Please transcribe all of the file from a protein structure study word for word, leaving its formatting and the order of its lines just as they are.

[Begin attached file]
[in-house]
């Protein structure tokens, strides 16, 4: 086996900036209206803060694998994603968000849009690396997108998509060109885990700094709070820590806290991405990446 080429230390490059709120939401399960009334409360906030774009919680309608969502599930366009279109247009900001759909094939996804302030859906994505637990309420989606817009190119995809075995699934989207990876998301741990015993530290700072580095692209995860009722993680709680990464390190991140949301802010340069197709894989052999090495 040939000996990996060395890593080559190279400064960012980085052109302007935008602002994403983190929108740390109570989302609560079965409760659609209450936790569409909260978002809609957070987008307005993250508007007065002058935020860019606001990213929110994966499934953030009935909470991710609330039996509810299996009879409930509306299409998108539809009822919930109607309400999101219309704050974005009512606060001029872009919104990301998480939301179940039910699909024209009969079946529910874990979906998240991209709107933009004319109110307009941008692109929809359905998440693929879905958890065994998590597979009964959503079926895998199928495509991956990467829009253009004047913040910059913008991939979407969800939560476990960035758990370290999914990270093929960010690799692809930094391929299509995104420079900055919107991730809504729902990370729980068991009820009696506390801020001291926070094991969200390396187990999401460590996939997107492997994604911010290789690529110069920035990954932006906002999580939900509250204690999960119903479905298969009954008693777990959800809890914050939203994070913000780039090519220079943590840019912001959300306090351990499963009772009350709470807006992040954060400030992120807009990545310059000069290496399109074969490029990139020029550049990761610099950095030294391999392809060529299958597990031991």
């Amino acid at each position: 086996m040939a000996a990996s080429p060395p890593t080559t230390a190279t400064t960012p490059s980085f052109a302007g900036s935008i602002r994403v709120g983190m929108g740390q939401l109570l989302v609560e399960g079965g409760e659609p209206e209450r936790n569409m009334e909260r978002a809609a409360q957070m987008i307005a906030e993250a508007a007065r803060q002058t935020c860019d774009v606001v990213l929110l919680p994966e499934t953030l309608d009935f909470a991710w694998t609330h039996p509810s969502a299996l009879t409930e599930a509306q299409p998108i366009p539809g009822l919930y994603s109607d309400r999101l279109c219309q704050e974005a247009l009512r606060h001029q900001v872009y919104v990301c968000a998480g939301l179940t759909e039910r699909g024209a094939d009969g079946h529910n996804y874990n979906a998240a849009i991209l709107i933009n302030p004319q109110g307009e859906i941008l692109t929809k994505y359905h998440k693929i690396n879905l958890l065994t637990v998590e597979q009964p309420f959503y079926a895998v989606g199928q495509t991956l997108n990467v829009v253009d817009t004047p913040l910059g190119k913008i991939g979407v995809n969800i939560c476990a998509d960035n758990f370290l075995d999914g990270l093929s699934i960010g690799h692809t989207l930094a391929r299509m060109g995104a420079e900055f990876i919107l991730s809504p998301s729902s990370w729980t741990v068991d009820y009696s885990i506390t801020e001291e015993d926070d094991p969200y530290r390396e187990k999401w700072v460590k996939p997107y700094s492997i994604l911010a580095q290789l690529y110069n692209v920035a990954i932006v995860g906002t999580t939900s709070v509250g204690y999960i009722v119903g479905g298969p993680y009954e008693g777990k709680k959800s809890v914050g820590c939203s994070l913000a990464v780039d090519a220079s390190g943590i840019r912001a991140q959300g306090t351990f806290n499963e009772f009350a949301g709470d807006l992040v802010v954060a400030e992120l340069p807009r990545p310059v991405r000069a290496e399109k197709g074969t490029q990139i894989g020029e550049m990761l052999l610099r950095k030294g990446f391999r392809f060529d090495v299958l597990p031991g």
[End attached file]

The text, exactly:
[in-house]
């Protein structure tokens, strides 16, 4: 086996900036209206803060694998994603968000849009690396997108998509060109885990700094709070820590806290991405990446 080429230390490059709120939401399960009334409360906030774009919680309608969502599930366009279109247009900001759909094939996804302030859906994505637990309420989606817009190119995809075995699934989207990876998301741990015993530290700072580095692209995860009722993680709680990464390190991140949301802010340069197709894989052999090495 040939000996990996060395890593080559190279400064960012980085052109302007935008602002994403983190929108740390109570989302609560079965409760659609209450936790569409909260978002809609957070987008307005993250508007007065002058935020860019606001990213929110994966499934953030009935909470991710609330039996509810299996009879409930509306299409998108539809009822919930109607309400999101219309704050974005009512606060001029872009919104990301998480939301179940039910699909024209009969079946529910874990979906998240991209709107933009004319109110307009941008692109929809359905998440693929879905958890065994998590597979009964959503079926895998199928495509991956990467829009253009004047913040910059913008991939979407969800939560476990960035758990370290999914990270093929960010690799692809930094391929299509995104420079900055919107991730809504729902990370729980068991009820009696506390801020001291926070094991969200390396187990999401460590996939997107492997994604911010290789690529110069920035990954932006906002999580939900509250204690999960119903479905298969009954008693777990959800809890914050939203994070913000780039090519220079943590840019912001959300306090351990499963009772009350709470807006992040954060400030992120807009990545310059000069290496399109074969490029990139020029550049990761610099950095030294391999392809060529299958597990031991």
């Amino acid at each position: 086996m040939a000996a990996s080429p060395p890593t080559t230390a190279t400064t960012p490059s980085f052109a302007g900036s935008i602002r994403v709120g983190m929108g740390q939401l109570l989302v609560e399960g079965g409760e659609p209206e209450r936790n569409m009334e909260r978002a809609a409360q957070m987008i307005a906030e993250a508007a007065r803060q002058t935020c860019d774009v606001v990213l929110l919680p994966e499934t953030l309608d009935f909470a991710w694998t609330h039996p509810s969502a299996l009879t409930e599930a509306q299409p998108i366009p539809g009822l919930y994603s109607d309400r999101l279109c219309q704050e974005a247009l009512r606060h001029q900001v872009y919104v990301c968000a998480g939301l179940t759909e039910r699909g024209a094939d009969g079946h529910n996804y874990n979906a998240a849009i991209l709107i933009n302030p004319q109110g307009e859906i941008l692109t929809k994505y359905h998440k693929i690396n879905l958890l065994t637990v998590e597979q009964p309420f959503y079926a895998v989606g199928q495509t991956l997108n990467v829009v253009d817009t004047p913040l910059g190119k913008i991939g979407v995809n969800i939560c476990a998509d960035n758990f370290l075995d999914g990270l093929s699934i960010g690799h692809t989207l930094a391929r299509m060109g995104a420079e900055f990876i919107l991730s809504p998301s729902s990370w729980t741990v068991d009820y009696s885990i506390t801020e001291e015993d926070d094991p969200y530290r390396e187990k999401w700072v460590k996939p997107y700094s492997i994604l911010a580095q290789l690529y110069n692209v920035a990954i932006v995860g906002t999580t939900s709070v509250g204690y999960i009722v119903g479905g298969p993680y009954e008693g777990k709680k959800s809890v914050g820590c939203s994070l913000a990464v780039d090519a220079s390190g943590i840019r912001a991140q959300g306090t351990f806290n499963e009772f009350a949301g709470d807006l992040v802010v954060a400030e992120l340069p807009r990545p310059v991405r000069a290496e399109k197709g074969t490029q990139i894989g020029e550049m990761l052999l610099r950095k030294g990446f391999r392809f060529d090495v299958l597990p031991g």